Lauren Ballentine graduated in the top 5% of her class at Birdville High School in 2018. She felt pressured to go to college and enrolled at the University of Texas at Austin, but quickly realized it wasn’t the right fit.
“I went down there and signed up for my courses and hated everybody there,” Ballentine said. “I didn’t meet a single person I liked during the registration and orientation.”
She decided to try a semester at Tarrant County College instead, but realized that college just wasn’t for her.
To make ends meet, she worked as a receptionist in an attorney’s office and waited tables.
Although she had a full plate, Ballentine had a passion for vintage women’s fashion, and set up an online store called Deep Dive Vintage on a popular resale app. She wanted to connect other women to vintage clothes.
Eventually, her online store became so profitable that she was able to quit her other jobs. Her account has made over 4,000 sales, allowing her to invest $10,000 into the shop’s first physical storefront in 2020.
Four years later, Deep Dive has a physical storefront in Hurst, and Ballentine, now 23, has used it to carve out a space for women’s fashion in the Fort Worth vintage scene.
Deep Dive Vintage’s first location was 800 square feet and had one employee. In two years, it grew into a retail space with two floors and now employs a staff of four to help source clothes.
Ballentine “has made a positive impact in the vintage community,” said Taylor Williamson, 26, owner of the online store tayloredinfashion. “You can really see that she is passionate about vintage clothing and the community through her work.”
The new, larger space allows Deep Dive to bring in other women-owned vintage businesses for pop-up shows, which is a priority for Ballentine.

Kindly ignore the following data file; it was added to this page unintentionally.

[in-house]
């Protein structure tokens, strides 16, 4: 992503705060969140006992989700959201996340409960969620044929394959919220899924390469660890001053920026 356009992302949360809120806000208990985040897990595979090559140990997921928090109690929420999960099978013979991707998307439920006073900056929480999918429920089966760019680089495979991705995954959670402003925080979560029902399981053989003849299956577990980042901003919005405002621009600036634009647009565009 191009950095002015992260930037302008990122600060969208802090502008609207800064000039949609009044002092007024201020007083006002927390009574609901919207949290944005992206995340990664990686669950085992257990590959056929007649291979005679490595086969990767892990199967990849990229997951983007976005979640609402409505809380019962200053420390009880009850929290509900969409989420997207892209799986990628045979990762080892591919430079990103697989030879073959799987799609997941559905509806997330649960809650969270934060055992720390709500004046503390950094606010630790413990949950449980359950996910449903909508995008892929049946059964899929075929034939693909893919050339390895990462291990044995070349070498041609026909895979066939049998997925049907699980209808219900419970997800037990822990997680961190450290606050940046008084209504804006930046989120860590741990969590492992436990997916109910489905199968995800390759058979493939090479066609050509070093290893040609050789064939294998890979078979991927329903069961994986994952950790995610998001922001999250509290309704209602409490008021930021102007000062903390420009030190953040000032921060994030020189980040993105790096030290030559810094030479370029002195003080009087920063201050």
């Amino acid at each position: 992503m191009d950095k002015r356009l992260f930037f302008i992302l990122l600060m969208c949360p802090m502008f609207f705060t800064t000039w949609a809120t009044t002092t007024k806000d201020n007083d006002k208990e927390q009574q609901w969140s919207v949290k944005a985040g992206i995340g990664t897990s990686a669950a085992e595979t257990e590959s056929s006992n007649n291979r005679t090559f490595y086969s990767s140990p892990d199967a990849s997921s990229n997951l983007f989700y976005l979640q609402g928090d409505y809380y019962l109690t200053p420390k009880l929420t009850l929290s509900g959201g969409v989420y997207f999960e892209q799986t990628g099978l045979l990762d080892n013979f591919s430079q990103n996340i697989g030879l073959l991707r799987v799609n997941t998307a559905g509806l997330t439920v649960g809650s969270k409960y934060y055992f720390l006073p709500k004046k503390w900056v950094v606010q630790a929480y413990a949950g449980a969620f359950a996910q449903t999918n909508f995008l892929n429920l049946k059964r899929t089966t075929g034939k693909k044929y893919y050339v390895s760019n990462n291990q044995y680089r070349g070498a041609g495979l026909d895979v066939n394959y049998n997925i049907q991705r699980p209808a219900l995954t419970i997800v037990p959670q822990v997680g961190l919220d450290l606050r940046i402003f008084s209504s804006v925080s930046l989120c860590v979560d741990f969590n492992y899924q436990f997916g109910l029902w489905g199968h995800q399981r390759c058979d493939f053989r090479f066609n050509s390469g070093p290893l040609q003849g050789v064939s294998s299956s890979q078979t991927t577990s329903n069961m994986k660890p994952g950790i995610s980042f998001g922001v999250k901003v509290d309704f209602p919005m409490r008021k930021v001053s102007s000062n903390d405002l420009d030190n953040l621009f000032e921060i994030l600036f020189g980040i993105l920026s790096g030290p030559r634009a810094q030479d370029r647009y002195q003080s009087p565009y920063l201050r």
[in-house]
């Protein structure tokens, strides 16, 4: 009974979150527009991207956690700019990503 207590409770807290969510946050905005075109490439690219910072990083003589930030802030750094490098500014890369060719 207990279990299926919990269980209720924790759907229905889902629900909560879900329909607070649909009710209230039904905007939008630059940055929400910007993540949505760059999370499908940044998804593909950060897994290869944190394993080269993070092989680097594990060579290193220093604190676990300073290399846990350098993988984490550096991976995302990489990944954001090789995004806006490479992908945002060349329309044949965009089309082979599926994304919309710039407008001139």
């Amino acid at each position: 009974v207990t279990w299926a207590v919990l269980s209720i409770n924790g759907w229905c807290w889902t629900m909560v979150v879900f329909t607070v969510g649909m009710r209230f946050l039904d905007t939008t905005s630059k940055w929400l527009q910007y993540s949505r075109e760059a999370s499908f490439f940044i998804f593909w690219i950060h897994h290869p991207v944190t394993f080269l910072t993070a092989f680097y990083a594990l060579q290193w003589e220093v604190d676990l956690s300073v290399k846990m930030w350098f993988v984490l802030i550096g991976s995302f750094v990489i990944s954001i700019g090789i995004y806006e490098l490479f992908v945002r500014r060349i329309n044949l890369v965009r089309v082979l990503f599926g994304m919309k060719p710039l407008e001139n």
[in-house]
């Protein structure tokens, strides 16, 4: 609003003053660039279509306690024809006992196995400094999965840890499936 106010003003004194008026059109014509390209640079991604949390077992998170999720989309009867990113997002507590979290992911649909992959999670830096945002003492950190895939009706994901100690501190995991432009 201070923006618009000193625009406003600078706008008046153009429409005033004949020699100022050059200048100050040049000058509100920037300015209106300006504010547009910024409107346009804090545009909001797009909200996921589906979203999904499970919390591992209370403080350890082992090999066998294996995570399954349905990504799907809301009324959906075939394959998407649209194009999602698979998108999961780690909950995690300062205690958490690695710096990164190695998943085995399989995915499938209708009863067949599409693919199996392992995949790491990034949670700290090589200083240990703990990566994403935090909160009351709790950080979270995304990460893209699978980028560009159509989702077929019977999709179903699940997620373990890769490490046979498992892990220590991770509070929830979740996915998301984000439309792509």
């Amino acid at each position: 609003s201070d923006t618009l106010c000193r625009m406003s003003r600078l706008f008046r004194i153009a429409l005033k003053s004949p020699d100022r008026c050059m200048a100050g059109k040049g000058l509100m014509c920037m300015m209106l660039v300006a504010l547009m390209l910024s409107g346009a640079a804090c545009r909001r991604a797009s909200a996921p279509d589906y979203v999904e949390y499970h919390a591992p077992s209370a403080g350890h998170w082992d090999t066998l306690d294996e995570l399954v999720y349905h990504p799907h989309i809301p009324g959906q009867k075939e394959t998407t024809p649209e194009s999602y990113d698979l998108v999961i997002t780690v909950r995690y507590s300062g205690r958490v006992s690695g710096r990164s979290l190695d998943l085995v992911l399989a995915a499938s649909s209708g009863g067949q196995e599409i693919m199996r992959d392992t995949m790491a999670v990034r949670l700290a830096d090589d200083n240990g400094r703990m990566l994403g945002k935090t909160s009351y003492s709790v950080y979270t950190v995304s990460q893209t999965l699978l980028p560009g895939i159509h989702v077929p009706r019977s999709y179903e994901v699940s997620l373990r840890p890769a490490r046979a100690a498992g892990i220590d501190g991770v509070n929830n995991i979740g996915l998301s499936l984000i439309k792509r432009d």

“I always saw the other [pop-ups] events and wanted one for the girls,” she said.
When the pop-up events started in December of 2021 they were small with about five vendors, most of whom were Ballentine’s close friends. In a matter of six months, she was able to host the first of many block parties that included 30 women-owned businesses.
“Everybody really likes them. I have girls drive down from Austin,” Ballentine said, “They came [up] to me, and they’re like, ‘Oh my god. We’ve been seeing the ads. We’ve been saving up.’ I was literally going to cry.”
Creating a space for women and other minority groups in the vintage community is important to Ballentine, but she also values lessening clothing’s impact on the environment through reselling. Ballentine only shops at thrift stores. In addition to being more eco-friendly, Ballentine said she can immediately tell the difference between the quality of vintage and modern clothes.
“You could probably go with your eyes closed and tell what’s from Shein and what’s actually a quality piece of clothing. (Shein clothing) feel(s) like plastic,” she said.
Trends contribute to an increase in clothing waste, studies show. The vintage community has its own trends, she said. Those trends tend to stay a lot longer compared with fast fashion.
Ballentine said she understands the criticism resellers have received for taking clothes options away from poor communities, but pointed out that thrift stores have a surplus of clothing that’s not being brought.
The EPA estimates that 9,070 tons of clothing and footwear were thrown into landfills in 2018, according to the agency’s most recent data.
“There’s definitely a fair share of online resellers (that) go to thrift stores and buy massive amounts of stuff,” she said. “But there’s so much clothing – so much clothing.”
She tries to make her selection affordable. Items that are common finds are the cheapest, while the expensive items are based on the rarity, age and material.
The store is known for its bold statement pieces, and has attracted the likes of online personality Emma Chamberlain and a costume designer for HBO. Now, Ballentine is focusing more on basics like denim jackets, jeans and graphic T-shirts. Researching the history of each component of clothing that comes to her shop is something that she enjoys.
“I mostly was doing it for like extra funds, like I never saw this coming of it,” Ballentine said. “It wasn’t my intention but I’m grateful for it. I love it”.
Juan Salinas II is a reporting fellow for the Fort Worth Report. Contact him at firstname.lastname@example.org or on Twitter.